JKR: My truthful answer to you... I always thought of Dumbledore as gay. Dumbledore fell in love with Grindelwald, and that that added to his horror when Grindelwald showed himself to be what he was. To an extent, do we say it excused Dumbledore a little more because falling in love can blind us to an extent? But, he met someone as brilliant as he was, and rather like Bellatrix he was very drawn to this brilliant person, and horribly, terribly let down by him. Yeah, that's how i always saw Dumbledore. In fact, recently I was in a script read through for the sixth film, and they had Dumbledore saying a line to Harry early in the script saying I knew a girl once, whose hair... [laughter]. I had to write a little note in the margin and slide it along to the scriptwriter, "Dumbledore's gay!"

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manji
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Even if Rowling answered the question, "Did Dumbledore ever fall in love?" with a simple yes or no, the logical follow-up to such an answer would have been, "Who did he fall in love with?" Then, you're right back where you've started.
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scholarette
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I found the idea of Dumbledore being gay to ruin the whole point of the book. Love elevates and saves us, unless it is gay love, which then leads to the worst mistakes of our lives. The idea that dumbledore was tempted by the ideas, by power makes a better story for me.
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MrSquicky
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quote:
The decision most clearly wasnt post-mortem, but that doesn't mean she needed to divulge it at that time.
Isn't that, the concealation of things that are true because they might upset people, the thing that most peopel take objection to with political correctness?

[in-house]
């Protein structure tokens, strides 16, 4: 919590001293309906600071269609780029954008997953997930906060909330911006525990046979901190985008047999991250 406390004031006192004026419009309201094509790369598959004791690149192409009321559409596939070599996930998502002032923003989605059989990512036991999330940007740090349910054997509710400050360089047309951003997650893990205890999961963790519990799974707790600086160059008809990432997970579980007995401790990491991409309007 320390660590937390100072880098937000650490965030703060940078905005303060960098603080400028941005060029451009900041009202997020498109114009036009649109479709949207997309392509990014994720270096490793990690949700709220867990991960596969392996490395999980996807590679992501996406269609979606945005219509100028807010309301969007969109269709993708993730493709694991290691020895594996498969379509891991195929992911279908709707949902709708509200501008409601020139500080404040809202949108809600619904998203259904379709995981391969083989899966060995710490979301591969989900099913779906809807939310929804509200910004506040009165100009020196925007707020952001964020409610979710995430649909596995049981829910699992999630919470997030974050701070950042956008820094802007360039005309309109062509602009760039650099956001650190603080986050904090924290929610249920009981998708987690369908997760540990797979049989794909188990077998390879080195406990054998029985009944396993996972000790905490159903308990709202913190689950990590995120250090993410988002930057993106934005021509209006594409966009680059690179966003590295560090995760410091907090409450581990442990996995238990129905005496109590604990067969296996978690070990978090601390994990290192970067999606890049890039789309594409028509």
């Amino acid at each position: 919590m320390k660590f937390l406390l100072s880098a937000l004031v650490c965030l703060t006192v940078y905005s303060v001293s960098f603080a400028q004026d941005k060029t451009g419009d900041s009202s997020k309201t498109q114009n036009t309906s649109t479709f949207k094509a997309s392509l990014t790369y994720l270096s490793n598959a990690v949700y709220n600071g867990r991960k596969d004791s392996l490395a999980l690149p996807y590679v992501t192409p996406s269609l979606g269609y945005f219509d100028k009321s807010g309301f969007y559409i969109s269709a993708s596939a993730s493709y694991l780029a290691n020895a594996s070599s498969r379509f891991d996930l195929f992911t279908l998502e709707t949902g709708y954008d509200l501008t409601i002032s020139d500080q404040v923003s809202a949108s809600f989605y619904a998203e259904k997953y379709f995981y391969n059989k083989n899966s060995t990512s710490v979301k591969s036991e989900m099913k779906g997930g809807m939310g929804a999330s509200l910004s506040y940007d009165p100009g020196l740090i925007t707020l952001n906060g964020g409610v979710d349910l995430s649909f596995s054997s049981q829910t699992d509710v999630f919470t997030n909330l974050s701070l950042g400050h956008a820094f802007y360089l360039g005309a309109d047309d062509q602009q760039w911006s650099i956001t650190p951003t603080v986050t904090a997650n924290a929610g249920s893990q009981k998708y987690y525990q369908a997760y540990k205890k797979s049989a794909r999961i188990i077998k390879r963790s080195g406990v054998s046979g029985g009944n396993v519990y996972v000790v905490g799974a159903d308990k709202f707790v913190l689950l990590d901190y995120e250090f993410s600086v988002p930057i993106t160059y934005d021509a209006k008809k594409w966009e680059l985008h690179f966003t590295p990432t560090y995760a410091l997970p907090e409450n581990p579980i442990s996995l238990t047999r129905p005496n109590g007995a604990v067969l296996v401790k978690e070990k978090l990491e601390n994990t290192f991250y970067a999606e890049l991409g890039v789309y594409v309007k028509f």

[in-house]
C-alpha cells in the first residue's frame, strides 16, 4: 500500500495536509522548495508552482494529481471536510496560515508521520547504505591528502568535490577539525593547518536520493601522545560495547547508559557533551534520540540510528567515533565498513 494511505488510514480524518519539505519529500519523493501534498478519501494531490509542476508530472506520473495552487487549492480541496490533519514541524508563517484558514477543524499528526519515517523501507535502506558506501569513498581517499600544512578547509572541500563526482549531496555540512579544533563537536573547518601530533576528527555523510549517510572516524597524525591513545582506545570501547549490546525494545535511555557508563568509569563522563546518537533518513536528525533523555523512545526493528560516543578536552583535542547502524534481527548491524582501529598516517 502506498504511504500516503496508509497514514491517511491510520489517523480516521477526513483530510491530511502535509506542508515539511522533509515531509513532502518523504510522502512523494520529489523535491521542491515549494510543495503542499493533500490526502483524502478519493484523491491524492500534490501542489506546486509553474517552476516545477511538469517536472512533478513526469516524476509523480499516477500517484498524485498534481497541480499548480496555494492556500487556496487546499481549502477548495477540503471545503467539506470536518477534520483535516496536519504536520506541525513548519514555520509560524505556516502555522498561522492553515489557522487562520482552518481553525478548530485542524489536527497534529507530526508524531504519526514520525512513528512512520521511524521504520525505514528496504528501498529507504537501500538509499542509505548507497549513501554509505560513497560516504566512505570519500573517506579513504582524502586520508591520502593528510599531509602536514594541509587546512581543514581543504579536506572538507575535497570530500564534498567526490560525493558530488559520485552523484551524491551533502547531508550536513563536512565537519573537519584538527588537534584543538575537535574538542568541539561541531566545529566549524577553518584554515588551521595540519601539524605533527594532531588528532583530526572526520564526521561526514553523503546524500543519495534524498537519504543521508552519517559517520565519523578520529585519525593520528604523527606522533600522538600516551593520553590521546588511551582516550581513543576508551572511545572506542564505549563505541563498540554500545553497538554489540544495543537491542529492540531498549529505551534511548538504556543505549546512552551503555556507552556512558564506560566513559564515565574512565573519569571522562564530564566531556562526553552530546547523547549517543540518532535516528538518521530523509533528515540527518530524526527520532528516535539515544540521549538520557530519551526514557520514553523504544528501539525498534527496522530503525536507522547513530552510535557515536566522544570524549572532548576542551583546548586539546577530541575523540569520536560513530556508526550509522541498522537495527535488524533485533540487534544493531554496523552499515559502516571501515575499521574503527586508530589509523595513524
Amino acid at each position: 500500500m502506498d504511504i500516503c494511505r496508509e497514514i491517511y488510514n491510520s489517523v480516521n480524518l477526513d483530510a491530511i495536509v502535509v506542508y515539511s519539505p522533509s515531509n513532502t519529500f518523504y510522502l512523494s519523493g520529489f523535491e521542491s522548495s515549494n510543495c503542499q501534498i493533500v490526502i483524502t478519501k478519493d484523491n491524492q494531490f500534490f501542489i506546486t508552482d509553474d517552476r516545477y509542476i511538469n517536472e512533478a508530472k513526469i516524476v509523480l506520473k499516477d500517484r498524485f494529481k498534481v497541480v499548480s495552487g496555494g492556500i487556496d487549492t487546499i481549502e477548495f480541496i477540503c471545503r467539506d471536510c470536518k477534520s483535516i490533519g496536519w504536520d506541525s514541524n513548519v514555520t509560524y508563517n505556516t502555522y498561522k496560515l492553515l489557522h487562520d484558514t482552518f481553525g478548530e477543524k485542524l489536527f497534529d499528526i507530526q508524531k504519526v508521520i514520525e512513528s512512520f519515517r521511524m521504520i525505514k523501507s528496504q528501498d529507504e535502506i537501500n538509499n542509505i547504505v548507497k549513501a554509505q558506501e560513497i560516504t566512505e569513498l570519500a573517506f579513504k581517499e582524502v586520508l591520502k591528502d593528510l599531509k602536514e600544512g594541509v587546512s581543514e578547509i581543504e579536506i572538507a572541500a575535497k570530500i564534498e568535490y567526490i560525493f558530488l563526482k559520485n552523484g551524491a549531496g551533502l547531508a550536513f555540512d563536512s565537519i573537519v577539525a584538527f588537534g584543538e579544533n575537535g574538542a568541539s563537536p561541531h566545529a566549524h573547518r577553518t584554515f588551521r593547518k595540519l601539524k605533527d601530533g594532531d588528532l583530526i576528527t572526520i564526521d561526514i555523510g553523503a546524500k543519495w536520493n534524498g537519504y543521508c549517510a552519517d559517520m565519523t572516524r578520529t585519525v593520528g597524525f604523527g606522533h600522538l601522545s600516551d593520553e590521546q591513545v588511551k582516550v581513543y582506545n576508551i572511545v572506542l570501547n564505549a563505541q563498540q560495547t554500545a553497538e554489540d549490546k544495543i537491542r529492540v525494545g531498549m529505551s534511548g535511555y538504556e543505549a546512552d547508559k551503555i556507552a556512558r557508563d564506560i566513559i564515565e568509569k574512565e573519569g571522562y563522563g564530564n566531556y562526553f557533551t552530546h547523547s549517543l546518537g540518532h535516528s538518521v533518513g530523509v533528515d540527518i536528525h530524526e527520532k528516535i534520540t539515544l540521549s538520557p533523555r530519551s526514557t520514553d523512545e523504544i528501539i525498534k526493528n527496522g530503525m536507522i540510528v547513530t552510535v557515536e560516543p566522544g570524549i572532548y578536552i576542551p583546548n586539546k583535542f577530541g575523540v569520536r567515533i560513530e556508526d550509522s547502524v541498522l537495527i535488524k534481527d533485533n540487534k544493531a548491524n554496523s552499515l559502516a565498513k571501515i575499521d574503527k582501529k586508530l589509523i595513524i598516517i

It seems like, looking at it that way, that JKR did the less PC thing in answering the question the way she did.

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Synesthesia
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quote:
Originally posted by Aris Katsaris:
Ish, here's the exact transcript of question and answer:

Question: Did Dumbledore, who believed in the prevailing power of love, ever fall in love himself?

JKR: My truthful answer to you... I always thought of Dumbledore as gay. Dumbledore fell in love with Grindelwald, and that that added to his horror when Grindelwald showed himself to be what he was. To an extent, do we say it excused Dumbledore a little more because falling in love can blind us to an extent? But, he met someone as brilliant as he was, and rather like Bellatrix he was very drawn to this brilliant person, and horribly, terribly let down by him. Yeah, that's how i always saw Dumbledore. In fact, recently I was in a script read through for the sixth film, and they had Dumbledore saying a line to Harry early in the script saying I knew a girl once, whose hair... [laughter]. I had to write a little note in the margin and slide it along to the scriptwriter, "Dumbledore's gay!"

I was there. The audience claped quite a bit after that.

What the hell is so PC about mentioning a gay character anyway?

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Scott R
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quote:
Would it be "cowardly" of Rowling to mention in passing -- or in her upcoming encyclopedia -- that Ron's family were Mormons, and that butterbeer is okay to wizardly Mormons because it's actually non-alcoholic and is not considered a "hot drink" for some reason?
I don't think her mentioning that Dumbledore was gay was either cowardly or brave. It was just a "thing."

When I recently re-read the books, it's not like I thought, "Oh, WOW! Yeah, he's a total, complete flaming homo! Can't believe I didn't see that before..."

Unlike Tom, I don't think there's evidence for Dumbledore's sexuality in the books. His relationship with Grindlewold sounded a lot like the love I had for some of my missionary companions-- intense, true, and utterly devoid of sexual attraction.

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Libbie
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p.s. Snape kills Dumbledore.
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LadyDove